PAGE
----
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AAEE Board Member, Ellen Bashor, to Implement Innovative Educational Program in Arizona

ELLEN BASHOR AWARDED COMMUNITY ENVIRONMENTAL EDUCATION FELLOWSHIP FROM ‘ee360’, NATIONAL ENVIRONMENTAL EDUCATION TRAINING PROGRAM

Arizona, August 17, 2018—Thirty-two outstanding Fellows from around the world have been selected by the North American Association for Environmental Education (NAAEE) in cooperation with U.S. EPA to help address community environmental and social issues around the world. Ellen Bashor, of Prescott, AZ, joins a diverse group of talented educators and conservationists who are using the power of education to help tackle tough issues in their communities and striving to create a more equitable and sustainable world.

The fellowship program is a part of the National Environmental Education Training Program established by the U.S. EPA’s Office of Environmental Education, a national professional development program that has been building the professional capacity of educators since 1992. NAAEE, in cooperation with U.S. EPA, leads a consortium of nonprofit, higher education, and federal partners in the latest phase of the program, called ee360. The consortium works together to provide professional development opportunities for educators and strengthen the field of environmental education. The program also focuses on building leadership skills and providing high-quality resources for the field.

This class of 32 Fellows represents 14 states, along with the District of Columbia and Puerto Rico, and four countries: India, Nepal, New Zealand, and China. Support for the international Fellows was made possible through a generous grant from the Horace W. Goldsmith Foundation. The goals of the fellowship are to bring talented and passionate community leaders together to hone their community leadership skills (including strategic communications, fundraising, evaluation, strategic planning, and more) and build a professional learning community that Fellows can tap into as they develop a local community action project. All Fellows are using education to address an environmental threat and improve community well-being.

“I’m blown away by this group of leaders. They are inspiring, passionate, skilled, and committed change makers! As the world continues to grapple with the right strategies to address environmental threats, we can’t forget that community education and action are some of the most effective tools in our toolbox,” said Judy Braus, Executive Director of the North American Association for Environmental Education. “The wonderful exchange of ideas, experiences, stories, and resources, as well as the lasting bonds that were built during their time together at the leadership workshop, have given these fellows an invaluable boost to their projects, scaling the impact of their work to a new level.” “It’s amazing to see that Ellen Bashor’s work in the Arizona Environmental Education community and beyond has made a positive impact and that those efforts are recognized by NAAEE and ee360,” said LoriAnne Barnett, Arizona Association for Environmental Education’s President. “We’re excited to leverage what Ellen Bashor, a member of our Board of Directors, gains through this fellowship to continue to cultivate an environmentally literate community in Arizona, empowering all sectors to improve the collective effectiveness of environmental education.”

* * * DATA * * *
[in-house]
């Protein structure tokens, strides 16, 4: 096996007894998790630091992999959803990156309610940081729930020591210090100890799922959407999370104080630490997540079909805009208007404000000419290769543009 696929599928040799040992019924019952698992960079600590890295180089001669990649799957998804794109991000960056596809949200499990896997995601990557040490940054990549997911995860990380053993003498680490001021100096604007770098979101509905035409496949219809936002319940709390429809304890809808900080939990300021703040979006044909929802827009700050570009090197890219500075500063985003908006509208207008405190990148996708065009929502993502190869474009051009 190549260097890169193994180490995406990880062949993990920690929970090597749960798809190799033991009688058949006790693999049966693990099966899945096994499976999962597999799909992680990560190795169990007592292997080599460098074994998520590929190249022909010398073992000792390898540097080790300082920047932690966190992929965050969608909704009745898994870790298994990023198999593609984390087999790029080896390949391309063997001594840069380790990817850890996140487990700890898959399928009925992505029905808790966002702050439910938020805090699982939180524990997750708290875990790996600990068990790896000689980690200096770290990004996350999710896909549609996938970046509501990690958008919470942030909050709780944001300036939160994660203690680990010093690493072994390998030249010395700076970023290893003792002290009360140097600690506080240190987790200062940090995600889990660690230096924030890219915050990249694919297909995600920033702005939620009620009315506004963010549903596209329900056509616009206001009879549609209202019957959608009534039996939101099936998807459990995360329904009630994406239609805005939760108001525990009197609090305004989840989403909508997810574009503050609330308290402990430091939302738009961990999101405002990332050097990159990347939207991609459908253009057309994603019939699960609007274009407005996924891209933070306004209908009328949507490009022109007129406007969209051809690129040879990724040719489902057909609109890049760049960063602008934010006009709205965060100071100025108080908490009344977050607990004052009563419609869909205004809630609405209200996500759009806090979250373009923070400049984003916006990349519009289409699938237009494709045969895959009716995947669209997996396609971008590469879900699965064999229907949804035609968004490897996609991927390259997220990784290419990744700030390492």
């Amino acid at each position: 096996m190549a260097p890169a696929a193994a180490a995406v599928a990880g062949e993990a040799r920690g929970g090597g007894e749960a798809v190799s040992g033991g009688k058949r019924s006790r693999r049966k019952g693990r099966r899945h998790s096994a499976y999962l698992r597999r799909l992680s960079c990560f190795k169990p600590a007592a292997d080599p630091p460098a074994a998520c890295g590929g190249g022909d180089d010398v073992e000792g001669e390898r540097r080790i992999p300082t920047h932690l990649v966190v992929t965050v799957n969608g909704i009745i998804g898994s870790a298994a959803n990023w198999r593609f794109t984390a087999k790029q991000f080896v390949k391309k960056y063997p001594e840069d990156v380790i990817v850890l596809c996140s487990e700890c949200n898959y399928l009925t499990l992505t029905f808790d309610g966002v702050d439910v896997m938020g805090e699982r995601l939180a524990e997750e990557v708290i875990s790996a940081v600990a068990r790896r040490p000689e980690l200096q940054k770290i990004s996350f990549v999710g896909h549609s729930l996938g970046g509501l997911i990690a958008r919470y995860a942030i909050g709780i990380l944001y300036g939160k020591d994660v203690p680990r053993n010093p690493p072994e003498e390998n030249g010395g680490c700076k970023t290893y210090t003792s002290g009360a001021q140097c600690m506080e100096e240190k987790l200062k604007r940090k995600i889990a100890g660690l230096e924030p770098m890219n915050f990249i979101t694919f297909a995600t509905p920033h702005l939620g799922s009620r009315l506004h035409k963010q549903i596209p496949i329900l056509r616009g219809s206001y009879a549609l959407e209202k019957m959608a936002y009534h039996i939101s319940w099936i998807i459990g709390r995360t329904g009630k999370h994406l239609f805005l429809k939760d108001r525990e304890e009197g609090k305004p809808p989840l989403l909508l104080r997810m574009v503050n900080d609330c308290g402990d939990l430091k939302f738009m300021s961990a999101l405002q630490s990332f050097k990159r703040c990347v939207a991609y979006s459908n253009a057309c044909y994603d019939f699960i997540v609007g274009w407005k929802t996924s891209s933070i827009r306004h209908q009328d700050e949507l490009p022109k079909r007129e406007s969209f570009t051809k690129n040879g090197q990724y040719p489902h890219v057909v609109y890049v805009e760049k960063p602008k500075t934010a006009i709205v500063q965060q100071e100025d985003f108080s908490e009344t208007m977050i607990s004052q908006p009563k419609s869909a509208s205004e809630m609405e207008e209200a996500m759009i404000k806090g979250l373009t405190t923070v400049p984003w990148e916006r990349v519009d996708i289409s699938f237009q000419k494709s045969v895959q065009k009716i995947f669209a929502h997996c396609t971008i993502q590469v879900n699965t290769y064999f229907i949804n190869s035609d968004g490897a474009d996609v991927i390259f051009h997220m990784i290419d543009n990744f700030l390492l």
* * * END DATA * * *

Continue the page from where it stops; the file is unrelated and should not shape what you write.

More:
Fellows were selected based on four key criteria: experience in environmental education, commitment to community development, engagement in community partnerships, and creation of innovative solutions. These Fellows are working on projects ranging from getting young people engaged in ecologically sound farming practices to building community resilience, promoting citizen science programs to tackling water quality, showcasing the links between sanitation, health, and the environment, and using virtual reality to promote caring about marine issues.  

As part of the eighteen-month program, Fellows benefit from:

  • An intensive five-day leadership and professional development workshop held in July 2018
  • Engaging webinars throughout the duration of the program
  • Access to mini-grant funds to support innovative community action projects
  • Mentoring and networking opportunities, including access to NAAEE’s eePRO professional development site
  • Scholarships to attend the 2018 NAAEE Annual International Conference, a gathering of more than 1,000 environmental education leaders from around the world

To learn more about Ellen Bashor and her planned community action project, visit http://www.naaee.org/ee360fellowship.

About Arizona Association for Environmental Education

As one of the 56 Affiliates within the Affiliate Network of the North American Association for Environmental Education (NAAEE), the Arizona Association for Environmental Education (AAEE) supports formal and informal educators providing programming and content to a wide variety of citizens of all ages. As an Affiliate of NAAEE, we host a variety of networking and professional learning opportunities in state, as well as collaborate with other NAAEE Affiliates to host events at the annual NAAEE conference as well as webinars, online discussions, and blogs. AAEE strives to provide professional development opportunities, such as the Environmental Education Certification Program, across the state of Arizona.

About ee360

An ambitious multi-year initiative, ee360 connects and promotes innovative leaders dedicated to advancing environmental literacy for everyone, everywhere. Led by the North American Association for Environmental Education (NAAEE), ee360 is made possible through funding and support from US EPA and seven partner organizations representing universities and nonprofits across the country, and five federal agencies. Through this partnership, ee360 brings together more than four decades of expertise to grow, strengthen, and diversify the environmental education field. Visit ee360.org to learn more.